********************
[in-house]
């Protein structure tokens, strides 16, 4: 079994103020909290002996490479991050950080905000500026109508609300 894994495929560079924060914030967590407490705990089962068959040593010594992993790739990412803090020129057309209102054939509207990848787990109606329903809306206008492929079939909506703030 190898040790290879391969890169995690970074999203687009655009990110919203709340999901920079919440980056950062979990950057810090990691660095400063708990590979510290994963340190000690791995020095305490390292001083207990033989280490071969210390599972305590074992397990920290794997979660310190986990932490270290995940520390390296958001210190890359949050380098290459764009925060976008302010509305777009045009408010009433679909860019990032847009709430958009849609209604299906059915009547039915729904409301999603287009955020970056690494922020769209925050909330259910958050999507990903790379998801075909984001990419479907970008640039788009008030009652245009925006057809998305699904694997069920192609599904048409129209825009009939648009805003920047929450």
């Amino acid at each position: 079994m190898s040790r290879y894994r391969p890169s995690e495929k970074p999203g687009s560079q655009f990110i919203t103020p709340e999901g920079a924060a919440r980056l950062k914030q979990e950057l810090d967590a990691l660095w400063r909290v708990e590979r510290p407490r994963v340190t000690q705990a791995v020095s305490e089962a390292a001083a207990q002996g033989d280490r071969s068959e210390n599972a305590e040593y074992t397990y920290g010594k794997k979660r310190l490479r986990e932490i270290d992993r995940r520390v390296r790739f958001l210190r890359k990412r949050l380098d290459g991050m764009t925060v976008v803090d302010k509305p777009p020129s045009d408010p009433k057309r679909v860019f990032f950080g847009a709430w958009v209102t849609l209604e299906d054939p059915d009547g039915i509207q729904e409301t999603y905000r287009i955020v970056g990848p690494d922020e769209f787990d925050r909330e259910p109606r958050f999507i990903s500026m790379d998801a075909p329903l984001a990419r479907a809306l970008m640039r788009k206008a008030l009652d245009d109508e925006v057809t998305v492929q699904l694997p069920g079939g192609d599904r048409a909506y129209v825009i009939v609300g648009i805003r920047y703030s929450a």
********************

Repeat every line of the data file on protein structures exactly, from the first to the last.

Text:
[in-house]
């Protein structure tokens, strides 16, 4: 079994103020909290002996490479991050950080905000500026109508609300 894994495929560079924060914030967590407490705990089962068959040593010594992993790739990412803090020129057309209102054939509207990848787990109606329903809306206008492929079939909506703030 190898040790290879391969890169995690970074999203687009655009990110919203709340999901920079919440980056950062979990950057810090990691660095400063708990590979510290994963340190000690791995020095305490390292001083207990033989280490071969210390599972305590074992397990920290794997979660310190986990932490270290995940520390390296958001210190890359949050380098290459764009925060976008302010509305777009045009408010009433679909860019990032847009709430958009849609209604299906059915009547039915729904409301999603287009955020970056690494922020769209925050909330259910958050999507990903790379998801075909984001990419479907970008640039788009008030009652245009925006057809998305699904694997069920192609599904048409129209825009009939648009805003920047929450």
């Amino acid at each position: 079994m190898s040790r290879y894994r391969p890169s995690e495929k970074p999203g687009s560079q655009f990110i919203t103020p709340e999901g920079a924060a919440r980056l950062k914030q979990e950057l810090d967590a990691l660095w400063r909290v708990e590979r510290p407490r994963v340190t000690q705990a791995v020095s305490e089962a390292a001083a207990q002996g033989d280490r071969s068959e210390n599972a305590e040593y074992t397990y920290g010594k794997k979660r310190l490479r986990e932490i270290d992993r995940r520390v390296r790739f958001l210190r890359k990412r949050l380098d290459g991050m764009t925060v976008v803090d302010k509305p777009p020129s045009d408010p009433k057309r679909v860019f990032f950080g847009a709430w958009v209102t849609l209604e299906d054939p059915d009547g039915i509207q729904e409301t999603y905000r287009i955020v970056g990848p690494d922020e769209f787990d925050r909330e259910p109606r958050f999507i990903s500026m790379d998801a075909p329903l984001a990419r479907a809306l970008m640039r788009k206008a008030l009652d245009d109508e925006v057809t998305v492929q699904l694997p069920g079939g192609d599904r048409a909506y129209v825009i009939v609300g648009i805003r920047y703030s929450a």